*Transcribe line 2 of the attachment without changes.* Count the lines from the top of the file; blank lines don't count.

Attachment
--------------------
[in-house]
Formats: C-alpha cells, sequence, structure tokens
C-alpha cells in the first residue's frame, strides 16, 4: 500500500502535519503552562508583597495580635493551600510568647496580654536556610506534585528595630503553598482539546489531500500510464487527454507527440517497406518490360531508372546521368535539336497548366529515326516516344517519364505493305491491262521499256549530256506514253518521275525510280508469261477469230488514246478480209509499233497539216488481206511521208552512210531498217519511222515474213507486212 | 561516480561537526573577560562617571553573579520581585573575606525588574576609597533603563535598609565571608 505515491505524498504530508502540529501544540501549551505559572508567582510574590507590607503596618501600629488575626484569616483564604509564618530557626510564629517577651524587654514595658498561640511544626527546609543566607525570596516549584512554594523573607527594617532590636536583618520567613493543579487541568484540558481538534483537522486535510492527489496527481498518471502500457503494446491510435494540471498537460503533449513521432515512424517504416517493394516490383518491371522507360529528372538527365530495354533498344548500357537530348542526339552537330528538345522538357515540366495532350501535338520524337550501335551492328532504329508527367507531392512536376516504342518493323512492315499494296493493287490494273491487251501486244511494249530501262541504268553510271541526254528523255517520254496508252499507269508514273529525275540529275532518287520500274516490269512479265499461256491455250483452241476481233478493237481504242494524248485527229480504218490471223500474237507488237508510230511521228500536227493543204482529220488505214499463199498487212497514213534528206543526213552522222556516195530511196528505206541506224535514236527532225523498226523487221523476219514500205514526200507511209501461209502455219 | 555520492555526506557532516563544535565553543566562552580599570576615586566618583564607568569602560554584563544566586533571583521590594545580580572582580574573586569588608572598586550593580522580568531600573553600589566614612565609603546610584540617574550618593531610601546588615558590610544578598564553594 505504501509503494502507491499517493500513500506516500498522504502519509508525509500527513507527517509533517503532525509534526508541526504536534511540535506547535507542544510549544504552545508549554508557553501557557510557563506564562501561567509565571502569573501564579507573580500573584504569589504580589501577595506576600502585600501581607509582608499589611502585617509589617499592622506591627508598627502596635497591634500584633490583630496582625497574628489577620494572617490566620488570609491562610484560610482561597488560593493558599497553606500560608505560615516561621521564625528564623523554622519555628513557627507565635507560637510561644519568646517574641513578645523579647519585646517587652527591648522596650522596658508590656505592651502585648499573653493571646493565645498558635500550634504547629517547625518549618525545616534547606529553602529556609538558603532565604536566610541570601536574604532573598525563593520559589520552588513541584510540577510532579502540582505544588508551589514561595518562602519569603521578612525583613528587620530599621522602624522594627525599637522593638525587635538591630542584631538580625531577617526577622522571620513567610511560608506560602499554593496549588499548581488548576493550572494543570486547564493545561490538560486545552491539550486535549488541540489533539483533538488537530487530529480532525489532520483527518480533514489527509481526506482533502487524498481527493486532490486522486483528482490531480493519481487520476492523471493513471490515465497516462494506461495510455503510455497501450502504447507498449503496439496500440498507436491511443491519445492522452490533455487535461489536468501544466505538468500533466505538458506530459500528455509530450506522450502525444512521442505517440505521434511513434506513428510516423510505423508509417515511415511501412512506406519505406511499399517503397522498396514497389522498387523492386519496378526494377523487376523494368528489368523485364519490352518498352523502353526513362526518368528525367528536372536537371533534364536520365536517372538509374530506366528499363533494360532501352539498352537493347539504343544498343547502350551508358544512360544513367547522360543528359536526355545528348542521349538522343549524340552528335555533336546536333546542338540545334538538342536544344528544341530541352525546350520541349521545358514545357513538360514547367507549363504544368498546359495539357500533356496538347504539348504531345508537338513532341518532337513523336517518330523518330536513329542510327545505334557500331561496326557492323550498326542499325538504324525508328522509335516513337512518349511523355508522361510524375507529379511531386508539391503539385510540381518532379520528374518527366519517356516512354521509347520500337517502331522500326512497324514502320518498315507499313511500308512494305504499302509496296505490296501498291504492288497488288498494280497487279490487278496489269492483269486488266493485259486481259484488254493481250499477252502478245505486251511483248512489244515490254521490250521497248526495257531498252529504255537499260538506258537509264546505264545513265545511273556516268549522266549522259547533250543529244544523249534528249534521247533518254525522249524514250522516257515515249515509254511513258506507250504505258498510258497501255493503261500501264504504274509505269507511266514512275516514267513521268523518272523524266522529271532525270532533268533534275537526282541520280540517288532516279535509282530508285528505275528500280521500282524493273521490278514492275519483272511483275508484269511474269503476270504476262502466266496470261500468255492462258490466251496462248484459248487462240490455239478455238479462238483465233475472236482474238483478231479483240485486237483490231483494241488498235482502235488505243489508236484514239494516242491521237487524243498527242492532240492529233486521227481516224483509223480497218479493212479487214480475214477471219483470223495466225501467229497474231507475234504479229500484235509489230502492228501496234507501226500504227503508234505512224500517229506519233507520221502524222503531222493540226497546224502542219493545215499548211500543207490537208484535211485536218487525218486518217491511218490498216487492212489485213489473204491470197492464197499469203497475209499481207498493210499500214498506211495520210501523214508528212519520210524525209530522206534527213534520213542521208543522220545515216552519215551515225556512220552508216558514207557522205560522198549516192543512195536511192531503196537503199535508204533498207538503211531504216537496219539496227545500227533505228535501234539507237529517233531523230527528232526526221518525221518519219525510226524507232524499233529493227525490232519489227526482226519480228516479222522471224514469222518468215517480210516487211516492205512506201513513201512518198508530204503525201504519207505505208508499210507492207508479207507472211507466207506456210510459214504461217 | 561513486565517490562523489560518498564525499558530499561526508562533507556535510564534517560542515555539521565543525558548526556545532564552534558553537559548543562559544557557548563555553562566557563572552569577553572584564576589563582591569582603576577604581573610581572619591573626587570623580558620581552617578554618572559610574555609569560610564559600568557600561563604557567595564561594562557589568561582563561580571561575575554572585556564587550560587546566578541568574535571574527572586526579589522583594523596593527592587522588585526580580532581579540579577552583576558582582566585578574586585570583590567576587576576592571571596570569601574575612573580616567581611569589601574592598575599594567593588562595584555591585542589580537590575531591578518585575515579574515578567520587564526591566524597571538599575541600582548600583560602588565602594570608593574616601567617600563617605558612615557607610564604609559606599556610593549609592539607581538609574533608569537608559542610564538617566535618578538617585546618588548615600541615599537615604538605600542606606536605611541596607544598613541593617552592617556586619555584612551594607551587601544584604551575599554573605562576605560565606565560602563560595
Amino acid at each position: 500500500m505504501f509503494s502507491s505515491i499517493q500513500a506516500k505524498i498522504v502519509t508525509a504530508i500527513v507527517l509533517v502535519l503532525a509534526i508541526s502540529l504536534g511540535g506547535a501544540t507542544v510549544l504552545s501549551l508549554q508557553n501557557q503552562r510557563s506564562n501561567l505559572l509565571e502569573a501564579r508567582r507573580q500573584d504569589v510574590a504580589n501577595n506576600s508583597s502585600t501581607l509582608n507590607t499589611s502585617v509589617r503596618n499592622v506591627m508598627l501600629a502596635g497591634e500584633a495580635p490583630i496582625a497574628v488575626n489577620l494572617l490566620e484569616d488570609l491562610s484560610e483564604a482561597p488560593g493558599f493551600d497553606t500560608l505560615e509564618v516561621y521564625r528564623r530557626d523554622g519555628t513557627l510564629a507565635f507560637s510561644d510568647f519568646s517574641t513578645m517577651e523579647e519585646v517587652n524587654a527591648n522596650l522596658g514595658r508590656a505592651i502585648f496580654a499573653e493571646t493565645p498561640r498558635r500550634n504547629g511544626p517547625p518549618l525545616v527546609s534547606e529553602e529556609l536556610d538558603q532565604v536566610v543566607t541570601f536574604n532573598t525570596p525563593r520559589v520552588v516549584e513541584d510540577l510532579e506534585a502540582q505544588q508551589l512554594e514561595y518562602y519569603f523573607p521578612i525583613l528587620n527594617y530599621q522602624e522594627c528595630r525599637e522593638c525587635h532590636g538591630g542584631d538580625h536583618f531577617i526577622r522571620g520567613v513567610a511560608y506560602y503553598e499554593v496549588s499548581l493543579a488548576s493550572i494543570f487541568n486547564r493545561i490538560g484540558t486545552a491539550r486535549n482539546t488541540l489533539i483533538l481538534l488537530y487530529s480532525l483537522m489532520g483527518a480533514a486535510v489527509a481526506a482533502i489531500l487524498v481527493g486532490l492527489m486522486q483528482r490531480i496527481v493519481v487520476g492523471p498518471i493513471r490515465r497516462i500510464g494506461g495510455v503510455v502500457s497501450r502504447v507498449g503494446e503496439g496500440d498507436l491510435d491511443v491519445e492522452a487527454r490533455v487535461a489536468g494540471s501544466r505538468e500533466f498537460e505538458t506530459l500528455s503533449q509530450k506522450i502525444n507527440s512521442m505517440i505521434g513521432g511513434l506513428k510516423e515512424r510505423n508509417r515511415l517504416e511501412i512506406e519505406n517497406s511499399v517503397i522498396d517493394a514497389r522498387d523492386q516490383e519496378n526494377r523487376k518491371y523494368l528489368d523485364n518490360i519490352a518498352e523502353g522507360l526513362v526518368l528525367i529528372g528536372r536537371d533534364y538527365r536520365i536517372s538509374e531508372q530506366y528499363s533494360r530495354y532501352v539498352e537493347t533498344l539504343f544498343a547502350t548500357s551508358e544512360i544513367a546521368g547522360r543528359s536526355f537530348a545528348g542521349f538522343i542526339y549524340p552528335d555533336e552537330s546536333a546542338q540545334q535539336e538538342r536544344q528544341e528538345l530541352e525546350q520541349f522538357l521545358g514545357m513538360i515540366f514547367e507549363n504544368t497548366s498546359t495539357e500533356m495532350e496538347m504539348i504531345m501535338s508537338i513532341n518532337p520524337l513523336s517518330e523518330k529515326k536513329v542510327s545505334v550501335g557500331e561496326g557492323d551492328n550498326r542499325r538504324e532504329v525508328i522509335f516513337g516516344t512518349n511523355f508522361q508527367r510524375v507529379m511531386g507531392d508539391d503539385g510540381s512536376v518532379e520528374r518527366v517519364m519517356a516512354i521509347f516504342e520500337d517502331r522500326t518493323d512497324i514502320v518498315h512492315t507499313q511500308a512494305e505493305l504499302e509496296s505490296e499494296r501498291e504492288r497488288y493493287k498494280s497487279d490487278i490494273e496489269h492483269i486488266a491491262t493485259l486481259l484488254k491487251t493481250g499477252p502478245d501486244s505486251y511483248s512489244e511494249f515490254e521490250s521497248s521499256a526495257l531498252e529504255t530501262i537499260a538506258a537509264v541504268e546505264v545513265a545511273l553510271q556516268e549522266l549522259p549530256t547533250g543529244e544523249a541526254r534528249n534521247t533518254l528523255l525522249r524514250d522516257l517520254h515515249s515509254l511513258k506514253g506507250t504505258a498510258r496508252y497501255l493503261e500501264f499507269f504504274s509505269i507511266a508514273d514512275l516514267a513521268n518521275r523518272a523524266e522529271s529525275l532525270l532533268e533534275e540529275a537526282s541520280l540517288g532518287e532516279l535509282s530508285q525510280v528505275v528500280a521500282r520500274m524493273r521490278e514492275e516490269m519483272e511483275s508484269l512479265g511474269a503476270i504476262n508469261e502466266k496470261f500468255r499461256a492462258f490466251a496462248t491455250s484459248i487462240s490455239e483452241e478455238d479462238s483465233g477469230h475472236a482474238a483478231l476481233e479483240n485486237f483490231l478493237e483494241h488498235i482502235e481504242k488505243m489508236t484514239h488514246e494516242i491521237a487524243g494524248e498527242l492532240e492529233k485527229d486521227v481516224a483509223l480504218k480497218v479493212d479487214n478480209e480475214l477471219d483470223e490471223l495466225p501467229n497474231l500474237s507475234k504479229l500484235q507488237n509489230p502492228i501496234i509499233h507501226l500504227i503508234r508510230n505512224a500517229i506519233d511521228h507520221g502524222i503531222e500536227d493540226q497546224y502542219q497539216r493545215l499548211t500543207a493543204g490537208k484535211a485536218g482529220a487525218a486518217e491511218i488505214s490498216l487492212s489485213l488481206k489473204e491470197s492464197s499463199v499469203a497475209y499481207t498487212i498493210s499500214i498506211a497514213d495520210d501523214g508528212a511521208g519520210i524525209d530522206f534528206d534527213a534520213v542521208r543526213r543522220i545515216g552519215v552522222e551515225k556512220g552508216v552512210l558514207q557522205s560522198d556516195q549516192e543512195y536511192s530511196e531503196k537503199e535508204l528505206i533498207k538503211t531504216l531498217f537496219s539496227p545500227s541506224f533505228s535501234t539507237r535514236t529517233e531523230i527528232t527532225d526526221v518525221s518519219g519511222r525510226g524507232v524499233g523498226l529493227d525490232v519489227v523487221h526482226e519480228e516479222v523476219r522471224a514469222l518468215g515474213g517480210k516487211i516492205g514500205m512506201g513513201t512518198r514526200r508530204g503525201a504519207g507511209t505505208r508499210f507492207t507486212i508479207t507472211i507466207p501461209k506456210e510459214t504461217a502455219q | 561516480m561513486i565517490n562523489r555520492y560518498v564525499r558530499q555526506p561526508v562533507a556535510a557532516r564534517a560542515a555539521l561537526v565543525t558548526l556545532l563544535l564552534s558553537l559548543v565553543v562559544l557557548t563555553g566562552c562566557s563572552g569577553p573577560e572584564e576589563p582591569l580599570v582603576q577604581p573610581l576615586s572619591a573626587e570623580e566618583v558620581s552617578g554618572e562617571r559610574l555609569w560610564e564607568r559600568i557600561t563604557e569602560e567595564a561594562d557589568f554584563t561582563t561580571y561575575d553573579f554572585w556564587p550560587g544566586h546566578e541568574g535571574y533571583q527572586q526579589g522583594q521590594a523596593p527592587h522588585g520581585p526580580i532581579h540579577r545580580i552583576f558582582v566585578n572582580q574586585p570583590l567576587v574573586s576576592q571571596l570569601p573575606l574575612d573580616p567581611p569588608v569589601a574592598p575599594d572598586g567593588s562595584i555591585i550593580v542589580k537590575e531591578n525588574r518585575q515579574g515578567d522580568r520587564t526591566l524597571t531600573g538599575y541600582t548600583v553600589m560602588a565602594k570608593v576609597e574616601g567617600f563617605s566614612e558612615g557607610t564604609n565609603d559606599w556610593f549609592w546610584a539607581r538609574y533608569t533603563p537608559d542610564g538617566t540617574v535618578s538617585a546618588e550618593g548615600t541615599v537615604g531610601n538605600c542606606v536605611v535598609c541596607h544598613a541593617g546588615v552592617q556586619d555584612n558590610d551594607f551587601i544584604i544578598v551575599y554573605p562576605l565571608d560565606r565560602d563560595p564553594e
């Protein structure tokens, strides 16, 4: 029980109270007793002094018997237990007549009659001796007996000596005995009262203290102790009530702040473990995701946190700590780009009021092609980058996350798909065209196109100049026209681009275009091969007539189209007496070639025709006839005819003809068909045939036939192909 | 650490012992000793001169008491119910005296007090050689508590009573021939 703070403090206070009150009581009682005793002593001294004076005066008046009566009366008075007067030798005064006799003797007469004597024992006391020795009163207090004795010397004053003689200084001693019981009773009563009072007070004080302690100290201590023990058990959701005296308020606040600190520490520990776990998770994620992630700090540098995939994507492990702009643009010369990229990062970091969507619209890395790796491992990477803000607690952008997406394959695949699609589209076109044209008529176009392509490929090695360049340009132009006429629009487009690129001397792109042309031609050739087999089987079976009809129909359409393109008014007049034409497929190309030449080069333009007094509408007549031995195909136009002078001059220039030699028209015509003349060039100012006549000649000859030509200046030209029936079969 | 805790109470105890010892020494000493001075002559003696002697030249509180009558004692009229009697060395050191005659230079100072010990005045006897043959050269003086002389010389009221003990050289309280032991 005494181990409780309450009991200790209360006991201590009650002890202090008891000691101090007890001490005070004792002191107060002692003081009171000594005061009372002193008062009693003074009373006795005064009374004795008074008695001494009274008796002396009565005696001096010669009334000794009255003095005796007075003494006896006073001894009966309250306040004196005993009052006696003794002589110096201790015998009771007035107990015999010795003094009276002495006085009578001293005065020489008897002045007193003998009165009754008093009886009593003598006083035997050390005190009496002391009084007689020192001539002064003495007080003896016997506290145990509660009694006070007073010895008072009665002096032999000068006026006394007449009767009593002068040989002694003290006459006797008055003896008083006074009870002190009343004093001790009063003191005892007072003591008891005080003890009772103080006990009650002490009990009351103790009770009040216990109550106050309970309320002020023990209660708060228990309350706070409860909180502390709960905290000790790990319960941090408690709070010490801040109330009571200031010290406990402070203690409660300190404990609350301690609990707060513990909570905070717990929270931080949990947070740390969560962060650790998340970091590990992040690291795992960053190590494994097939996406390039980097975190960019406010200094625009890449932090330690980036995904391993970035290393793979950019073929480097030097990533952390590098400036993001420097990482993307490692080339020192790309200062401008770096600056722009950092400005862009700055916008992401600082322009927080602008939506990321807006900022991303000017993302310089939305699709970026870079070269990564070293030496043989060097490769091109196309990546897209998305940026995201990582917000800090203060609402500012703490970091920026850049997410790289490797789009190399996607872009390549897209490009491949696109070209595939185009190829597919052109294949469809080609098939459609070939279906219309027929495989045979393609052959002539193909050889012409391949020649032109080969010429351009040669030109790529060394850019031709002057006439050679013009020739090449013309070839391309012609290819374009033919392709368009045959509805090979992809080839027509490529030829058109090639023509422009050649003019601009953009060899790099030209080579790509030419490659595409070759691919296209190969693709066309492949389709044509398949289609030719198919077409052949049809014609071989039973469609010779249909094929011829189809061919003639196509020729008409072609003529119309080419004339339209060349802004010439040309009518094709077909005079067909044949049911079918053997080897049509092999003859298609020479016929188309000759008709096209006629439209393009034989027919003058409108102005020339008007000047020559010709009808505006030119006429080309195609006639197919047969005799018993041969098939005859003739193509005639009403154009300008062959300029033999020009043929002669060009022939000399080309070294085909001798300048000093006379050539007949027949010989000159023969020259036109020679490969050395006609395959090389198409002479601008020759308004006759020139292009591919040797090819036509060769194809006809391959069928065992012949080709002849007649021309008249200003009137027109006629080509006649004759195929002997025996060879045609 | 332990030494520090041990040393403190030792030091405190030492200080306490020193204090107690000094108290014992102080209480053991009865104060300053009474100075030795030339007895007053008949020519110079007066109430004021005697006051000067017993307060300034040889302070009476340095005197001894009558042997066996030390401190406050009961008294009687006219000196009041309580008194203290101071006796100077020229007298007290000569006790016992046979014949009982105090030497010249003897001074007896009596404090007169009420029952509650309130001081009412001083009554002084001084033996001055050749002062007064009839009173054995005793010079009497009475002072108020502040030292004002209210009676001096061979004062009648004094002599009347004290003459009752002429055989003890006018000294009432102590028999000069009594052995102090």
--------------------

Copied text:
Formats: C-alpha cells, sequence, structure tokens